Literature: “Introduction to Computational Materials Science” R. Lesar, Chapter 3

Waves. Electromagnetic waves spectrum. From gamma-rays to radio-waves. Visible light spectrum. Black body radiation. Temperature-wavelength dependence relationships. Temperature-dependent radiation wavelength spectra. The spectrum of the Sun. Ultraviolet catastrophe.

Literature: “Introduction to quantum mechanics in chemistry, materials science, and biology” by Blinder (online library). Chapter 1.

Lecture 5. 11/11 History of quantum mechanics. Black body radiation: Rayleigh-Jeans law, it’s failure at high frequencies. The idea of Max Planck to solve the ultraviolet catastrophe problem. Planck’s constant. Einstein’s relationships between energy and frequency. Energy of a photon. Electromagnetic waves, radiation intensity as a function of electric and magnetic field amplitudes. Wave equations. Wave amplitude. Interference of waves, light and dark fringes as a result of wave superposition. The double slit experiment, diffraction and interference. Random positions of scintillations. Wave-particle duality. The De Broglie waves: combined particle and wave properties. Derivation of De Broglie wave equation from Planck’s and Einstein’s relations between energy and momentum. Schrodinger equation for De Broglie waves.

Literature: “Introduction to quantum mechanics in chemistry, materials science, and biology” by Blinder (online library). Chapter 2. “Molecular quantum mechanics” by Atkins, 4th edition. Available online. Chapter 0.

Lecture 5. 11/18 Theoretical foundations of quantum mechanics. Operators and their properties. Linear operators. Eigenfunction of an operator. Eigenvalues of operators. Complete set of functions. Representation of a function as linear superposition of linearly independent functions. Position and momentum operators. Commutation of operators, commutator. The kinetic and potential energy operators. Laplacian. Coulomb energy operator. Integrals over operators. Complex conjugate over complex function. Overlap integral. Normalization integral. Kronecker delta and orthonormal functions. Dirac bracket notation. Representation of integrals in terms of Dirac notations. Hermitian operators. Eigenvalues of Hermitian operators. Orthogonality of eigenfunctions for Hermitian operator.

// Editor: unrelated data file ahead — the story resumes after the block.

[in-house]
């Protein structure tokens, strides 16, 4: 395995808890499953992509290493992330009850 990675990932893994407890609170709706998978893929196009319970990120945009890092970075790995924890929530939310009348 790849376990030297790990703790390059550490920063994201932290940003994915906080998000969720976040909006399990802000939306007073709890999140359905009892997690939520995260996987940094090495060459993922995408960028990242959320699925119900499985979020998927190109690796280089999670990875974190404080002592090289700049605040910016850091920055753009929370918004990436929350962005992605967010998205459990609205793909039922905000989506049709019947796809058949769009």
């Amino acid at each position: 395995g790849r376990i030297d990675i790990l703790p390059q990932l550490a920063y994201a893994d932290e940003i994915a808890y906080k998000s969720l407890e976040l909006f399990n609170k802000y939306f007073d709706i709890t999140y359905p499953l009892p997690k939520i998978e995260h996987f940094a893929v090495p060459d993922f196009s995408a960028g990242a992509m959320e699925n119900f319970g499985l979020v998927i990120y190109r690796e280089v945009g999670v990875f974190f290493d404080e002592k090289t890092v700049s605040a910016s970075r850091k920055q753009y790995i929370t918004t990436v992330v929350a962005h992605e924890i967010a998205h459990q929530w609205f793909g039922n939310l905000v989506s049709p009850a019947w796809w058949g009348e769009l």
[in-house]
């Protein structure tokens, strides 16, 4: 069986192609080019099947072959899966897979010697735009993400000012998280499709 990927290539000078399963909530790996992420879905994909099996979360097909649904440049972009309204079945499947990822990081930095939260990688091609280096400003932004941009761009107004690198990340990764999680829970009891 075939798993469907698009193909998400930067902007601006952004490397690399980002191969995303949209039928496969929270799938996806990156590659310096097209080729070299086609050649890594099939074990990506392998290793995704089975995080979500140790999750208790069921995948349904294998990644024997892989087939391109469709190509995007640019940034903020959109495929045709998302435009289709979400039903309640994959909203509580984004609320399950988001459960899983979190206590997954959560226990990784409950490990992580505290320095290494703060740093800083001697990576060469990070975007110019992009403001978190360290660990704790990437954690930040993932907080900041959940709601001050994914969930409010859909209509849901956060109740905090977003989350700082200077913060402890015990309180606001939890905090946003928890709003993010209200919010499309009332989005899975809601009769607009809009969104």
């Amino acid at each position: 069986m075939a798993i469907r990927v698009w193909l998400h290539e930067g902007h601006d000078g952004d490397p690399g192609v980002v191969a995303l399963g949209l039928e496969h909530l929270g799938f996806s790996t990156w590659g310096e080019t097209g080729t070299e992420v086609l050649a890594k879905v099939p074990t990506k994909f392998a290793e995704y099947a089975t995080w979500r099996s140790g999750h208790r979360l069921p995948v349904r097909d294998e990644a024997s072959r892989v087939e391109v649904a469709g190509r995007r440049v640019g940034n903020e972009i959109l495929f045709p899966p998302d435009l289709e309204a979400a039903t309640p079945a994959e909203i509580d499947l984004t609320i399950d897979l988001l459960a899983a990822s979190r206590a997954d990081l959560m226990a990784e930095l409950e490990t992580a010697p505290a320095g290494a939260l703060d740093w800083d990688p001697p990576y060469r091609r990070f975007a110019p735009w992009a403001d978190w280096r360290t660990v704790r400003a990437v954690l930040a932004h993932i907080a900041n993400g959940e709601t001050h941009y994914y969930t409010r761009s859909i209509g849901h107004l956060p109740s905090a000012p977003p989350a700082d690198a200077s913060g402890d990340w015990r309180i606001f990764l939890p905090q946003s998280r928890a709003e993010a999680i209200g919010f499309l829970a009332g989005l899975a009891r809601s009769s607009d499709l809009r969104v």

Literature: “Introduction to quantum mechanics in chemistry, materials science, and biology” by Blinder (online library). Chapter 2. “Molecular quantum mechanics” by Atkins, 4th edition. Available online. Chapters 0, 1.

Postulates of quantum mechanics. 1. Wavefunction representation of a system state, properties of a wavefunction. 2. Physical meaning of a wavefunction, Born’s interpretation. 3. Operator representation of observables. Commutation relations between quantum operators. Diagram of commutation. 4. The mean value of the observable as an expectation value of the corresponding operator. 5. The Schrodinger equation, time-dependent form. From time-dependent to time-independent Schrodinger equation. Separation of variables. Solution for the time-dependent part. Construction of the full wave-function as a product of time-independent and time-dependent parts.

Literature: “Introduction to quantum mechanics in chemistry, materials science, and biology” by Blinder (online library). Chapters 2,4. “Molecular quantum mechanics” by Atkins, 4th edition. Available online. Chapter 1.

**Skills:**Students are anticipated to acquire the following knowledge and skills:

- understanding of the chemical bonding and structure of solids at atomic-nano-micron scales

- easy navigation in modern computer modelling techniques used to calculate properties of solid materials

- ability to recognize potential material properties based on their composition and structure

- ability to formulate research projects dedicated to material properties and design

**Exam:**written exam

**Literature: **1. Richard Lesar, "Introduction to Computational Materials Science. Fundamentals to Applications". MRS, Materials Research Society and Cambridge University Press, 2013

www.cambridge.org/9780521845878

2. Allen and Tildesley, “Computer simulation of liquids”, 1987. Clarendon Press, Oxford.

3. Links below